These titles were given to them by the Queen at an appropriate time in their lives. Usually when they reach adulthood, or when they marry (in both cases). I believe that Andrew, Duke of York, was given the title as part of the family continuation. King George VI was Duke of York before acceeding to the throne. The titles continue in the traditional hereditary manner, but if the line runs out then the title goes back to the discretion of the sovereign--it doesn't get traced back to the nearest relative.
There is no such title as Prince of England. The present queen of the United Kingdom (which includes England) has a husband, three sons and two grandsons who are all princes. Her husband Prince Philip, her sons Prince Charles, Prince Andrew and Prince Edward and her grandsons Prince William and Prince Harry.
On 19th November, 1947 The Princess Elizabeth, as she was then, married Philip Mountbatten (date of birth 10th June 1921), a prince of Greece and Denmark who was later created Duke of Edinburgh.Their children are:Charles Philip Arthur George born 14th November, 1948. His Royal Highness Prince Charles is the heir apparent (i.e. next in line) to the throne and is Prince of Wales, Duke of Cornwall and, in Scotland, Duke of Rothesay.Anne Elizabeth Louise born 15th August 1950. Her Royal Highness the Princess Anne is currently eleventh in line to the throne and her formal title is "The Princess Royal."Andrew Albert Christian Edward born 19th February 1960. His Royal Highness the Duke of York (his present title) is currently fifth in line of succession to the Throne.Edward Antony Richard Louis born 10th March 1964. His Royal Highness the Prince Edward was created Earl of Wessex in 1999, on the occasion of his marriage to Sophie Helen Rhys-Jones. He is currently eighth in line of succession.
The English language has no special term for the grandson of a Queen. Such a person may be given a title of nobility and known by that title. In the United Kingdom and the Commonwealth Nations the title of Prince is granted at the will of the Monarch and is currently held by Queen Elizabeth's sons (Charles, Andrew, and Edward) and by Prince Charles' sons (William and Harry). Other grandsons of Elizabeth II are not called "Prince."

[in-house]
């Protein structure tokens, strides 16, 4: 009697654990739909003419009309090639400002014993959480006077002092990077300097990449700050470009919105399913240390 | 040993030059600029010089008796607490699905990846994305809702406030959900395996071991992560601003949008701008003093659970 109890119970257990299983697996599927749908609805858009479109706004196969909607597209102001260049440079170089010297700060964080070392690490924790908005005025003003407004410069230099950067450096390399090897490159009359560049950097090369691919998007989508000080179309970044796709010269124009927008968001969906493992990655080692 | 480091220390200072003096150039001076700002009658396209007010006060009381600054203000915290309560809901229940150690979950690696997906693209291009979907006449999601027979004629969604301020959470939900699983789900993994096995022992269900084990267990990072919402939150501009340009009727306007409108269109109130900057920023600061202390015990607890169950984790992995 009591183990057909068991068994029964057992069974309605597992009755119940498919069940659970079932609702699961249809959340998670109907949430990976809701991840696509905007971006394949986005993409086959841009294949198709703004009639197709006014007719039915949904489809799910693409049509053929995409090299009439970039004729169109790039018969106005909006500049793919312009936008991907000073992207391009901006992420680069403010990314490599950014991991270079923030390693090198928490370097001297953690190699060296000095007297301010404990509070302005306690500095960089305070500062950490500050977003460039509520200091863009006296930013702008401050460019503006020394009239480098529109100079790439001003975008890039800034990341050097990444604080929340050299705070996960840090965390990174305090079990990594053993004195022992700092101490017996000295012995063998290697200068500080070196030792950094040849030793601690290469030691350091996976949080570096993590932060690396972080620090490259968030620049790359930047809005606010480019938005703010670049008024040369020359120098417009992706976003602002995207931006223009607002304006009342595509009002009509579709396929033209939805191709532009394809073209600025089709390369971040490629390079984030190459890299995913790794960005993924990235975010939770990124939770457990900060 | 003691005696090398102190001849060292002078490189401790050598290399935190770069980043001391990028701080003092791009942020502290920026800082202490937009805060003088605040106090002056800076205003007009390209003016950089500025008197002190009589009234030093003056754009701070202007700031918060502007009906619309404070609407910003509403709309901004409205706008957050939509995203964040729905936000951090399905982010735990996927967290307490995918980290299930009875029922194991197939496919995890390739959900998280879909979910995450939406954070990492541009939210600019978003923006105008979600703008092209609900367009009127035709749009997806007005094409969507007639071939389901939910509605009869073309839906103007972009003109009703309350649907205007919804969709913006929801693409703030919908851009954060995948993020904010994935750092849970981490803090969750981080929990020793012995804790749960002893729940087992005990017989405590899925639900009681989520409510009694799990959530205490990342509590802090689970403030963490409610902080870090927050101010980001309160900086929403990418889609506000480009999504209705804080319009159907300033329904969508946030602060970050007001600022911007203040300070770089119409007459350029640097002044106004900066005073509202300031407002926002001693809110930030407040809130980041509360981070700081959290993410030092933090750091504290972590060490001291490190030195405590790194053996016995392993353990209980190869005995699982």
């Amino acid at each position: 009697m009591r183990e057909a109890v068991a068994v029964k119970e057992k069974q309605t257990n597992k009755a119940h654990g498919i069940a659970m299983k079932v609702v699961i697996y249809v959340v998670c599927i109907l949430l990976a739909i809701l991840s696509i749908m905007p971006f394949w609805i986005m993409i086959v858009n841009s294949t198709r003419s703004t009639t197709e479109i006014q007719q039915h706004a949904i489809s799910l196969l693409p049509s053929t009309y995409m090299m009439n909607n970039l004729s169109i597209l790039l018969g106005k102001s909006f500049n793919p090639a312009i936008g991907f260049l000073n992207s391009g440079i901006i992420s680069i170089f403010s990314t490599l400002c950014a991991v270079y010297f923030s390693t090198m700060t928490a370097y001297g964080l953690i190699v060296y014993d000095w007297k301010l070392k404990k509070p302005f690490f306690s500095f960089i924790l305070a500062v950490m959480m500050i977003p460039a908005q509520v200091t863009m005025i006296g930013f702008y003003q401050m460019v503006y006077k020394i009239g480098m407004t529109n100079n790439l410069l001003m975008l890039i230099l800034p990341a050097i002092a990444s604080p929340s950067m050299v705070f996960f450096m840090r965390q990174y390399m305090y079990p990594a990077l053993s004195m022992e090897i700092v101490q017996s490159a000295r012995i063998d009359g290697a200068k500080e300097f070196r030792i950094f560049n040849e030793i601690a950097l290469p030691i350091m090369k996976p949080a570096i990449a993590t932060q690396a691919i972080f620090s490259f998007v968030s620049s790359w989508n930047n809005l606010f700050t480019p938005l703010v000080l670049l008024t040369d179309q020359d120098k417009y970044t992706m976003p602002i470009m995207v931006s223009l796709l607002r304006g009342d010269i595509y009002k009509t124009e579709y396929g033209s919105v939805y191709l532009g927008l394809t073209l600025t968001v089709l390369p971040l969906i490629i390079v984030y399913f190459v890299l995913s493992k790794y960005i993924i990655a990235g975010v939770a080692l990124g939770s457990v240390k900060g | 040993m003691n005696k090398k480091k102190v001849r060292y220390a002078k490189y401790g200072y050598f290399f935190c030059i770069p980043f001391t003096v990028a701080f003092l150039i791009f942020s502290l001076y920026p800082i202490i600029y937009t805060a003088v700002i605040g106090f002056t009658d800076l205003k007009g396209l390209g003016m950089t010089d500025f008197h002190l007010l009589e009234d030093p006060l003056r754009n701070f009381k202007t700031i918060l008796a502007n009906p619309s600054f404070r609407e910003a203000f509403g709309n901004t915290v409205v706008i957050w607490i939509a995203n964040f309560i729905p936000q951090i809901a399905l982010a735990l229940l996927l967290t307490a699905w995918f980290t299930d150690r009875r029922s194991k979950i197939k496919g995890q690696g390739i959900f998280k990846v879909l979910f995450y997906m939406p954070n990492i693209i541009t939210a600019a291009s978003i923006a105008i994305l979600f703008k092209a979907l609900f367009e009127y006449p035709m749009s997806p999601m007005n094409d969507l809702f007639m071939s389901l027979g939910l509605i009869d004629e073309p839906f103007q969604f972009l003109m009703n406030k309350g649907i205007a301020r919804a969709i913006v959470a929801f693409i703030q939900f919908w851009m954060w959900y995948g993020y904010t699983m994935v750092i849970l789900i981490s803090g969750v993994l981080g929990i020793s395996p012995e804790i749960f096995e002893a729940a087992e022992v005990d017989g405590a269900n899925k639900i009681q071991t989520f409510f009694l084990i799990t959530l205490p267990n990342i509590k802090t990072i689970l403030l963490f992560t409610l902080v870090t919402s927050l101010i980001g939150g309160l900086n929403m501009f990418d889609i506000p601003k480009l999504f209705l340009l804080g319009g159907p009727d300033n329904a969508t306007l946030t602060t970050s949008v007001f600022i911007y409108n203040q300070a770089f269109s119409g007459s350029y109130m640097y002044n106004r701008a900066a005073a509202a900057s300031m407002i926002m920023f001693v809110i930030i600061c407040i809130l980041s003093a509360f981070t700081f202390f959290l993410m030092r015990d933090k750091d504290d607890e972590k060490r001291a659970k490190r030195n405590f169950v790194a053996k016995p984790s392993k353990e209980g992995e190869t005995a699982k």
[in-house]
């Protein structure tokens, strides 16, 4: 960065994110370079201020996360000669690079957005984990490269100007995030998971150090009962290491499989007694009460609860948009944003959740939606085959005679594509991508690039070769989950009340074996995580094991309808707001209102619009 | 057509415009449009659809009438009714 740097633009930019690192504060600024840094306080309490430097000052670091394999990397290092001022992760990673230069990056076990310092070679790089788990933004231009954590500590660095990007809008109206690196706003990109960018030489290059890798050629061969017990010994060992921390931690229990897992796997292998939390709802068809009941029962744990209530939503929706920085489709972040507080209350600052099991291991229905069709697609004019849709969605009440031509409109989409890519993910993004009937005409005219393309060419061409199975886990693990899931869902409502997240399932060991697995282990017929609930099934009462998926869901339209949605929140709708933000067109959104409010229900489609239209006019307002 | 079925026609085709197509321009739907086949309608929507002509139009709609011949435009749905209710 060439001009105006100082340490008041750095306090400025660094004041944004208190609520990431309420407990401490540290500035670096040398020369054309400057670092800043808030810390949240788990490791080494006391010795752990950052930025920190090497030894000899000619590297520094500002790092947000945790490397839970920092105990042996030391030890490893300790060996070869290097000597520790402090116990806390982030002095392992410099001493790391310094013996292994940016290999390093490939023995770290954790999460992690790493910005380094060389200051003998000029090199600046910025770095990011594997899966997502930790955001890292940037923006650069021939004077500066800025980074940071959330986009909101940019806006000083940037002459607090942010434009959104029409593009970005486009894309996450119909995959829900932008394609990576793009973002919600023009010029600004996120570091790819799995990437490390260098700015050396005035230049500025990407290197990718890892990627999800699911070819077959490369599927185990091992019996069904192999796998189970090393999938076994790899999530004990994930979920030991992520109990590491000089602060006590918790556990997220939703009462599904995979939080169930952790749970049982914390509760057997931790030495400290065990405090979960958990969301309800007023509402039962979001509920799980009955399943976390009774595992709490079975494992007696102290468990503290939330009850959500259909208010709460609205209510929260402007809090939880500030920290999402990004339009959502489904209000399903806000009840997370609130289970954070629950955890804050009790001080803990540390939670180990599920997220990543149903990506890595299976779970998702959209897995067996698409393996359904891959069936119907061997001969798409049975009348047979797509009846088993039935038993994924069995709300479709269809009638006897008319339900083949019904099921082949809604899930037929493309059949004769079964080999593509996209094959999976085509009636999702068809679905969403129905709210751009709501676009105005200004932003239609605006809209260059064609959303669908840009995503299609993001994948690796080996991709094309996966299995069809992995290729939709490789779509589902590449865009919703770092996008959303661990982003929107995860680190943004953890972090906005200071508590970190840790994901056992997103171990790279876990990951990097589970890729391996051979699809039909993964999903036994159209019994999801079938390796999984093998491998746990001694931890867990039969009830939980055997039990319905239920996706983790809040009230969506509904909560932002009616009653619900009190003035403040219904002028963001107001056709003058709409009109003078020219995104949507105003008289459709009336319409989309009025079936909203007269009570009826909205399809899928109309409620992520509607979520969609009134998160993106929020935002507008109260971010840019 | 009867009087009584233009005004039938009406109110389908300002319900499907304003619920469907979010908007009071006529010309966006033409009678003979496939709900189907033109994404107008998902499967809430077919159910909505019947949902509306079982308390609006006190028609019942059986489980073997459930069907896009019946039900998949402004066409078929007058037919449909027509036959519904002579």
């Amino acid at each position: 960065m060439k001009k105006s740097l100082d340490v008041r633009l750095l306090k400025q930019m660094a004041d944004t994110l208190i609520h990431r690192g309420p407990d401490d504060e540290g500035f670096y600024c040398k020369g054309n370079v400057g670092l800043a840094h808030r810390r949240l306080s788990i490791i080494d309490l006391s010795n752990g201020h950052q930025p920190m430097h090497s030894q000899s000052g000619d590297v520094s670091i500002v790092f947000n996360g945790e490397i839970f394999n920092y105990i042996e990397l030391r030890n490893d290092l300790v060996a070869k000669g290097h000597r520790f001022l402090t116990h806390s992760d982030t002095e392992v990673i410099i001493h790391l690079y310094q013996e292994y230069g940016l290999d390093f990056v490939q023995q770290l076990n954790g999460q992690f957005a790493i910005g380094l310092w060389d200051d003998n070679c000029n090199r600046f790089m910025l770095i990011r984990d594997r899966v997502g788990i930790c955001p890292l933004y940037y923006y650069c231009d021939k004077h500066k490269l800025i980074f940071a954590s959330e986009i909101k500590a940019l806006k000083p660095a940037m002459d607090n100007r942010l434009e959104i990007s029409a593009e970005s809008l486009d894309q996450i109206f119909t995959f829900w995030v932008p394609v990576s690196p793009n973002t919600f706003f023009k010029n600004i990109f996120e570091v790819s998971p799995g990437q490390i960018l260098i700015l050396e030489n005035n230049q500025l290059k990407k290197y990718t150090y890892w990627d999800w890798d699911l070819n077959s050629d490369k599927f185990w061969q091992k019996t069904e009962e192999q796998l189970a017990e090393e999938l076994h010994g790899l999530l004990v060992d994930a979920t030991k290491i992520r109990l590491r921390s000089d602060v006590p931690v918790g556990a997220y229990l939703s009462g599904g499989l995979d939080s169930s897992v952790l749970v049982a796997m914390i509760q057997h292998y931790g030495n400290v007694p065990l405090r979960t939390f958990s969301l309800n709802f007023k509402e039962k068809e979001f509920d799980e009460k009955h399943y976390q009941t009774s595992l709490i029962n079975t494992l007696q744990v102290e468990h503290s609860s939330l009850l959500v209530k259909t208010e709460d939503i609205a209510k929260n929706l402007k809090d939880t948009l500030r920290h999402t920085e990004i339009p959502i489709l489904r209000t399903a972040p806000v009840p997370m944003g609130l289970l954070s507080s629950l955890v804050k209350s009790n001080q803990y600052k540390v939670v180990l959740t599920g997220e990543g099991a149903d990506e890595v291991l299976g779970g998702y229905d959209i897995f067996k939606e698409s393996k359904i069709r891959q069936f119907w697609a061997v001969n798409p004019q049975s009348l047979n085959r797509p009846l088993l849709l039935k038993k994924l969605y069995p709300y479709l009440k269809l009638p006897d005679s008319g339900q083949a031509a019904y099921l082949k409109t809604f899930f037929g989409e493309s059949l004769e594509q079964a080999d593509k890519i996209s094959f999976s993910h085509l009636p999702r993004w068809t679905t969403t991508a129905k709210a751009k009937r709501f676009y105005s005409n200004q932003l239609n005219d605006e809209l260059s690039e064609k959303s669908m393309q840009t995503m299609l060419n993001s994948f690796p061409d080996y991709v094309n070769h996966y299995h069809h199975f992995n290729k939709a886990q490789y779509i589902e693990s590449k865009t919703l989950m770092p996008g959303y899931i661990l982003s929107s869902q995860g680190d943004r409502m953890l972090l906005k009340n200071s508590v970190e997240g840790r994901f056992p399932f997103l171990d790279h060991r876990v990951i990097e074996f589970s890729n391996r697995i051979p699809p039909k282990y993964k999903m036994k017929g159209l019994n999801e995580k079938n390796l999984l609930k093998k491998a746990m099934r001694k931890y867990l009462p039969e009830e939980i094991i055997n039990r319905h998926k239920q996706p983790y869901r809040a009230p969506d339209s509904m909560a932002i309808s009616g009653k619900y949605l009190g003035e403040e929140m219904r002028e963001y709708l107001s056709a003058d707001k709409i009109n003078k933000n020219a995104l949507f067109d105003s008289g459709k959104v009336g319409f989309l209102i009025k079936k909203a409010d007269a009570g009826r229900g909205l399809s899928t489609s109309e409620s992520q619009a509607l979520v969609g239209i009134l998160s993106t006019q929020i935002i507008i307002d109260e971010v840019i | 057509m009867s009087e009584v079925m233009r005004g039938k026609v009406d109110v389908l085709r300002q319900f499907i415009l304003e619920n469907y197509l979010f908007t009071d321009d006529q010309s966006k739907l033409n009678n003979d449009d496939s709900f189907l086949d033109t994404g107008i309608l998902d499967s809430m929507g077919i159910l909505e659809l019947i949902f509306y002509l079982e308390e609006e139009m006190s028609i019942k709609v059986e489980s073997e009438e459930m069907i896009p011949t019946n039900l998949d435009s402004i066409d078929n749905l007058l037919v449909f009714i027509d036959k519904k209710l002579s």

Prince William has not lost his title as prince. The duke of york still retains his title as prince Andrew however it is common for the queen to give other titles to royal members when they marry. When William married Catherine she automatically receives the title princess William but they will be officially known as the duke and duchess of Cambridge. Also a duke is higher than a prince.
Her Royal Higness The Countess of WessexHer full title (according to Wikipedia) is Her Royal Highness The Princess Edward Antony Richard Louis, Countess of Wessex, Viscountess Severn, Dame Grand Cross of the Royal Victorian Order, Dame of Justice of the Most Venerable Order of the Hospital of St John of Jerusalem
Prince Charles has the title of 'Prince of Wales' because of it being traditionally granted to the heir apparent to the reigning monarch of the United Kingdom of Great Britain and Northern Ireland. Originally it was granted to the future King Edward II as an infant in 1301 by his father King Edward I who had defeated the native princes of Wales and named his son as such as a matter of humiliation for the Welsh, incidentally Edward II was born in Wales, at Caernarfon. Edward II himself did not grant the title to his own son, Edward III who revived the tradition that has endured to the present day. It is almost certain that should Prince Charles accede to the throne of the United Kingdom of Great Britain and Northern Ireland, then Prince William would receive the title 'Prince of Wales'.
The first man to use the title,Prince of Wales was Dafydd Ap Llywelyn, of Gwynedd. Similar titles had been used by previous members of the house of Aberffraw, Owain Gwynedd, for example, used the title, Prince of the Welsh. The first English "Prince of Wales" was Edward II, the son of Edward I, the conqueror of Wales, in the late 13th century.
Titled royals have no surname as such. So Edward holds no surname, but, when one is used, it is Mountbatten-Windsor (although he has previously used Windsor and Wessex when he formed an acting company).The way one addresses a royal is called a 'style'. Prince Edwards full style and title in full is:His Royal Highness The Prince Edward Antony Richard Louis, Earl of Wessex, Viscount Severn, Knight Companion of the Most Noble Order of the Garter, Knight Commander of the Royal Victorian Order, Honorary Member of the Saskatchewan Order of Merit, Aide-de-Camp to Her Majesty.He is correctly referred to as His Royal HighnessAnd correctly greeted as Your Royal Highness, alternatively Sir
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